How Financially Liable Are You As The Director Of A Small Business?

Companies devote resources to protect their business but often overlook the details necessary to also protect key stakeholders and directors. It’s important for directors to ask questions of the finance team in order to ensure they are adequately protected as well.

Person holding their phone in front of a laptop

The cycle for small business typically includes periods of low cash flow where decisions must be made about what should be paid versus what can be paid. Debts that have director liability implications are often overlooked or postponed in hopes that business will improve or further capital can be contributed.

As a best practice, it’s a good idea for directors to keep their eye on the following:

  • Employee source deductions. This debt has a priority over the assets of the company and ranks ahead of all creditor claims, including those of secured creditors. Should there not be sufficient assets in a corporation, this government claim extends beyond the corporation to all directors. It’s important to note that the Canada Revenue Agency (CRA) does not prorate the amount due by a director.
  • Employee wages and vacation pay. It does on occasion happen that when cash flow is soft, employees work in the hope that they will get paid their outstanding wages at a later date. If employees are not paid, they can make claims against the directors of the company.
  • Goods and services taxes. When companies start to sell products or provide services they will be required to charge and collect commodity taxes. Companies could find themselves in a situation where cash flow is soft and elect to not remit this payment. Again, directors are fully liable for these claims on the same basis as employee source deductions.
  • Guarantees provided for secured creditors. When companies arrange financing, their goal is to get the cash. In the heat of arranging the financing, guarantors may forget they have personally guaranteed the debts of the business. If there is a situation where the company can’t continue as a going concern, the claims for employee source deductions and HST rank in priority to these secured claims. This then leads the lender to call on the guarantee, which adds to further claims against shareholders and directors.
  • Landlords. Landlords know that, historically, small business companies are risky tenants. They try to protect their interests by having directors, shareholders or other stakeholders provide guarantees in support of the lease agreement. In the event the company can’t make its lease payments, the guarantors are called upon to satisfy the remaining term of the lease.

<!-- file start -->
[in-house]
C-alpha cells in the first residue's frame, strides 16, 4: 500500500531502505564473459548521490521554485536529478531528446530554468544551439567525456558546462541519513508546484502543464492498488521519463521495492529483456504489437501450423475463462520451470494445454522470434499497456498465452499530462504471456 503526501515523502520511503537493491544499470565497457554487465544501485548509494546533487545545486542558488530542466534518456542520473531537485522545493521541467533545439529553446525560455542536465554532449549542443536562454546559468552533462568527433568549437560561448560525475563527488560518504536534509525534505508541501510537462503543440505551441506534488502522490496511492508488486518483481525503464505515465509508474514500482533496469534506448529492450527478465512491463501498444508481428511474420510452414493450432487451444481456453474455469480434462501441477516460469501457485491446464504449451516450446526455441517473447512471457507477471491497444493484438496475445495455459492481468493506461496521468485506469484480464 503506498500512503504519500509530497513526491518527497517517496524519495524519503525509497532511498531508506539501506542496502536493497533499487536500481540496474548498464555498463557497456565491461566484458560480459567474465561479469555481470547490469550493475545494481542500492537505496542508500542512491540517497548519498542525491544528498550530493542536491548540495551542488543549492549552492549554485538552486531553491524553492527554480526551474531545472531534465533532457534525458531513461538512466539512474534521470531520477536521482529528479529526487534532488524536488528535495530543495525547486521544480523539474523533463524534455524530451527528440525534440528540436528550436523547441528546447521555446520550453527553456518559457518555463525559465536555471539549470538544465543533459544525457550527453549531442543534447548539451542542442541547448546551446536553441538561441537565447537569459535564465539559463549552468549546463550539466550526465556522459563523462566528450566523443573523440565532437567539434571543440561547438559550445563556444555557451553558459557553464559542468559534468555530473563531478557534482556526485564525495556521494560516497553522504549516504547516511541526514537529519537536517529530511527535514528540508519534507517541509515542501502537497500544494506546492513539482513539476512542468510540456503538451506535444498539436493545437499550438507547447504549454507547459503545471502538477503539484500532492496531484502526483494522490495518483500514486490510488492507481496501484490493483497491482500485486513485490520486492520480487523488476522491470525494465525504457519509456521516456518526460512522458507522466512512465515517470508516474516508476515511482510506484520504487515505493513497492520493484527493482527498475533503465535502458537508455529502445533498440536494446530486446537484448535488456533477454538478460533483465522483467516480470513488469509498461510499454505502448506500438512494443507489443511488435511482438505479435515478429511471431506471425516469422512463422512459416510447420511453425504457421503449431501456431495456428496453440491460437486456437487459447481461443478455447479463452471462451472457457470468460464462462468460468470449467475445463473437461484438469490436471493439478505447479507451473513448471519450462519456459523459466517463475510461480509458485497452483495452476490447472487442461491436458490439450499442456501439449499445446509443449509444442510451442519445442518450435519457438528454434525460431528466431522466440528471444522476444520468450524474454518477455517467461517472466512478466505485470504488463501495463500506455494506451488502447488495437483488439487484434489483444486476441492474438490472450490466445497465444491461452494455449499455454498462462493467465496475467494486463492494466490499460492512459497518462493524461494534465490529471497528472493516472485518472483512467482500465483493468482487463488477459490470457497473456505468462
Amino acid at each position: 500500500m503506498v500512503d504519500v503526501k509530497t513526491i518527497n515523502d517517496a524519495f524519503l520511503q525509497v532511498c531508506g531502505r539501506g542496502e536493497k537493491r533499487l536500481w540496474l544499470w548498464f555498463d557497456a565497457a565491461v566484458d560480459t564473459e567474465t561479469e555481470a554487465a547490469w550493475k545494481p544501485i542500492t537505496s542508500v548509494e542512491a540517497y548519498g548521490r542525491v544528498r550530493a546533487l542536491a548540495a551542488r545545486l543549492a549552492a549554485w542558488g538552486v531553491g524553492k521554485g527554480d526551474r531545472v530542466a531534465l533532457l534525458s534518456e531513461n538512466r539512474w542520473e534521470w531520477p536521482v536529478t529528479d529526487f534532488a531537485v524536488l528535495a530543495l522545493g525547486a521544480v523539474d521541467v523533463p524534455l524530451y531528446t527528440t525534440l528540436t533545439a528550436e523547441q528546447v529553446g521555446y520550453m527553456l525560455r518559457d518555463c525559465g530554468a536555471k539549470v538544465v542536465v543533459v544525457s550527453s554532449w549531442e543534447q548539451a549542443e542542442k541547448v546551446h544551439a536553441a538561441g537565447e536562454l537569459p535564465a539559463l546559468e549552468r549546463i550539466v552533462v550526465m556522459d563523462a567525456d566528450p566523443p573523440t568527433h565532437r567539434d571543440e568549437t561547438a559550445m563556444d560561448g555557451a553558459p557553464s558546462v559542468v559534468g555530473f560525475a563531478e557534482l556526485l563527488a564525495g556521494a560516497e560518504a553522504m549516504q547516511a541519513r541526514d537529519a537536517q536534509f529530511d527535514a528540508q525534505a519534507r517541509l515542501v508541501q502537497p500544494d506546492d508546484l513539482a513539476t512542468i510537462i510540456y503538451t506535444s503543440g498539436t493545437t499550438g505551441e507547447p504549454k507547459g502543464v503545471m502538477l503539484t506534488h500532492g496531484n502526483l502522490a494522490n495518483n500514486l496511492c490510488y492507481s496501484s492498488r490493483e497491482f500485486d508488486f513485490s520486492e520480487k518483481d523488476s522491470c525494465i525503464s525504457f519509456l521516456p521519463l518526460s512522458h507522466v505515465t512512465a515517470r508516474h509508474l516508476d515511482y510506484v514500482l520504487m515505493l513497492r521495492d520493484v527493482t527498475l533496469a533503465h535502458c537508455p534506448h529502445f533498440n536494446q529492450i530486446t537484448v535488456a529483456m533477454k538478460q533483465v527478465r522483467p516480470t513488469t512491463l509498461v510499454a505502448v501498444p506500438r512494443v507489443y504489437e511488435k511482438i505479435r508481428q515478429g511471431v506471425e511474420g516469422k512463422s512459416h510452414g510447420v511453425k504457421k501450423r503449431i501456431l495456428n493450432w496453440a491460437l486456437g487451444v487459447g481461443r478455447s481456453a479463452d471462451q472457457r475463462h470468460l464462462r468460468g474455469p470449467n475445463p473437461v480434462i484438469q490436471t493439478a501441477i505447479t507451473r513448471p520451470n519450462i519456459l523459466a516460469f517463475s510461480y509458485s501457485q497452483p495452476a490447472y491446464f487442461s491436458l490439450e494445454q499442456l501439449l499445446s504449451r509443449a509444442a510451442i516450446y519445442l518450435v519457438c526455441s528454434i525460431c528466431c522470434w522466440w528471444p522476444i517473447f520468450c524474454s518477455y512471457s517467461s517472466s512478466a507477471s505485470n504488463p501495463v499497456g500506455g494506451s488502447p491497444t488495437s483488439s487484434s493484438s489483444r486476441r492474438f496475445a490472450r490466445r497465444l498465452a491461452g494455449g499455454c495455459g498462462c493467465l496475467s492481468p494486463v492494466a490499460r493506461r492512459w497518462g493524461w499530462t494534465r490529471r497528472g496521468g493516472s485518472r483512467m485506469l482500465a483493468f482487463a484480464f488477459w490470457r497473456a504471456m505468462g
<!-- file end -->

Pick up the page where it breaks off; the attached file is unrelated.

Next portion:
In summary, key stakeholders and directors must pay attention to the details to ensure they are not called upon to satisfy claims not paid by the company in the event cash flow isn’t sufficient to sustain operations.

All directors are jointly and severally liable — one single director could potentially pay any or all of the amounts mentioned above. Don’t let it be you in the circumstance where individuals are called upon to satisfy the claims listed above there could be significant effects to both their personal lives and financial security. If small business owners cannot keep the above listed expenses paid as they come due, should the business fail, the claims above would become a personal unsecured creditor.

In terms of financial responsibility, this debt would simply be grouped in along with your credit card debt and any other personal loans.

If you find your business having all or any of the above listed debts, it’s probably a good time to reach out to a License Insolvency Trustee who can help guide you through managing of these claims and how they will affect you personally.

If your small business filed for bankruptcy, the above listed debts would not go away, they would simply transfer to a claim against the director of the company. You can file a Consumer Proposal or file for personal bankruptcy for any of the above claims in the event your small business failed.

Our final point, be sure you want to be a director of a small business and if you are, it is in your best interest to ask the company meet these obligations as they come due and provide you with the evidence to support the payments have been made. Never assume no news is good news!